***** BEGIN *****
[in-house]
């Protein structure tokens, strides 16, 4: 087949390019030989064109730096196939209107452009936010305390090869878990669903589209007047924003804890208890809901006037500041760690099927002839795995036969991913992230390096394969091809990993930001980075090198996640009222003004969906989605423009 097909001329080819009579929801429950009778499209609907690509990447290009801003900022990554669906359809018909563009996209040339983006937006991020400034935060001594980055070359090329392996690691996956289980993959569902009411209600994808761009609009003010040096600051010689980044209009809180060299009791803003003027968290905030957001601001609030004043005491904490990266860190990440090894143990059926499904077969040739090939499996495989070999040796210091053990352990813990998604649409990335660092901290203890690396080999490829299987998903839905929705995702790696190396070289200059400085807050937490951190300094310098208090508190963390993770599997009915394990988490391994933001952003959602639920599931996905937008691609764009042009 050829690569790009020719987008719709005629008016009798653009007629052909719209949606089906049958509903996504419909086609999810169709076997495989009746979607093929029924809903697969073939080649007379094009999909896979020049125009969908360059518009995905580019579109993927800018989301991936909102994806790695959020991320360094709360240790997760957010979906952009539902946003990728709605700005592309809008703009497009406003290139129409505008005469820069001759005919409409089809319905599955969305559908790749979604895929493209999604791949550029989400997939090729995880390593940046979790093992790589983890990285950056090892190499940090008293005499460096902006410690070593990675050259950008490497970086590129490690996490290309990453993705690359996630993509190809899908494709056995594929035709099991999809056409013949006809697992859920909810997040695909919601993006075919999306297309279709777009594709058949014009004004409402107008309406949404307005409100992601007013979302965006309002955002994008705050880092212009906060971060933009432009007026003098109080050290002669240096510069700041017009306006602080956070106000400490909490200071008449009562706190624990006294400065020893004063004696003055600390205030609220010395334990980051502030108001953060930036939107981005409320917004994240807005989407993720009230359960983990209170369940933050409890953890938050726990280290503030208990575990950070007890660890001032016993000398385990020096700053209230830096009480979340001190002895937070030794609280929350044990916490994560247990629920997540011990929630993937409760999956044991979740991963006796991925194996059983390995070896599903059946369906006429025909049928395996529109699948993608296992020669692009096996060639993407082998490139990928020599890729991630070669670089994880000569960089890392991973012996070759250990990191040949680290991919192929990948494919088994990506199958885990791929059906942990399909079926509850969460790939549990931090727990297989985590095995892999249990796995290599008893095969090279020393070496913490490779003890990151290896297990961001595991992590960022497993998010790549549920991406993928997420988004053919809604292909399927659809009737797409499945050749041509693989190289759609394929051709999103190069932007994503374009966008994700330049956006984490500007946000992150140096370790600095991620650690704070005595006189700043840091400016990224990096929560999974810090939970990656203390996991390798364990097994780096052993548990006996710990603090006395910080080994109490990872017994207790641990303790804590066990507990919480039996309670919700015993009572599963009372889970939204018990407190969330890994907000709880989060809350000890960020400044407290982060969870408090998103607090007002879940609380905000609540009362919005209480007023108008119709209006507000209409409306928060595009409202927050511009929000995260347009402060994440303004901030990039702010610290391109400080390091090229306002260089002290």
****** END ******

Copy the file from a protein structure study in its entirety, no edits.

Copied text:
[in-house]
């Protein structure tokens, strides 16, 4: 087949390019030989064109730096196939209107452009936010305390090869878990669903589209007047924003804890208890809901006037500041760690099927002839795995036969991913992230390096394969091809990993930001980075090198996640009222003004969906989605423009 097909001329080819009579929801429950009778499209609907690509990447290009801003900022990554669906359809018909563009996209040339983006937006991020400034935060001594980055070359090329392996690691996956289980993959569902009411209600994808761009609009003010040096600051010689980044209009809180060299009791803003003027968290905030957001601001609030004043005491904490990266860190990440090894143990059926499904077969040739090939499996495989070999040796210091053990352990813990998604649409990335660092901290203890690396080999490829299987998903839905929705995702790696190396070289200059400085807050937490951190300094310098208090508190963390993770599997009915394990988490391994933001952003959602639920599931996905937008691609764009042009 050829690569790009020719987008719709005629008016009798653009007629052909719209949606089906049958509903996504419909086609999810169709076997495989009746979607093929029924809903697969073939080649007379094009999909896979020049125009969908360059518009995905580019579109993927800018989301991936909102994806790695959020991320360094709360240790997760957010979906952009539902946003990728709605700005592309809008703009497009406003290139129409505008005469820069001759005919409409089809319905599955969305559908790749979604895929493209999604791949550029989400997939090729995880390593940046979790093992790589983890990285950056090892190499940090008293005499460096902006410690070593990675050259950008490497970086590129490690996490290309990453993705690359996630993509190809899908494709056995594929035709099991999809056409013949006809697992859920909810997040695909919601993006075919999306297309279709777009594709058949014009004004409402107008309406949404307005409100992601007013979302965006309002955002994008705050880092212009906060971060933009432009007026003098109080050290002669240096510069700041017009306006602080956070106000400490909490200071008449009562706190624990006294400065020893004063004696003055600390205030609220010395334990980051502030108001953060930036939107981005409320917004994240807005989407993720009230359960983990209170369940933050409890953890938050726990280290503030208990575990950070007890660890001032016993000398385990020096700053209230830096009480979340001190002895937070030794609280929350044990916490994560247990629920997540011990929630993937409760999956044991979740991963006796991925194996059983390995070896599903059946369906006429025909049928395996529109699948993608296992020669692009096996060639993407082998490139990928020599890729991630070669670089994880000569960089890392991973012996070759250990990191040949680290991919192929990948494919088994990506199958885990791929059906942990399909079926509850969460790939549990931090727990297989985590095995892999249990796995290599008893095969090279020393070496913490490779003890990151290896297990961001595991992590960022497993998010790549549920991406993928997420988004053919809604292909399927659809009737797409499945050749041509693989190289759609394929051709999103190069932007994503374009966008994700330049956006984490500007946000992150140096370790600095991620650690704070005595006189700043840091400016990224990096929560999974810090939970990656203390996991390798364990097994780096052993548990006996710990603090006395910080080994109490990872017994207790641990303790804590066990507990919480039996309670919700015993009572599963009372889970939204018990407190969330890994907000709880989060809350000890960020400044407290982060969870408090998103607090007002879940609380905000609540009362919005209480007023108008119709209006507000209409409306928060595009409202927050511009929000995260347009402060994440303004901030990039702010610290391109400080390091090229306002260089002290």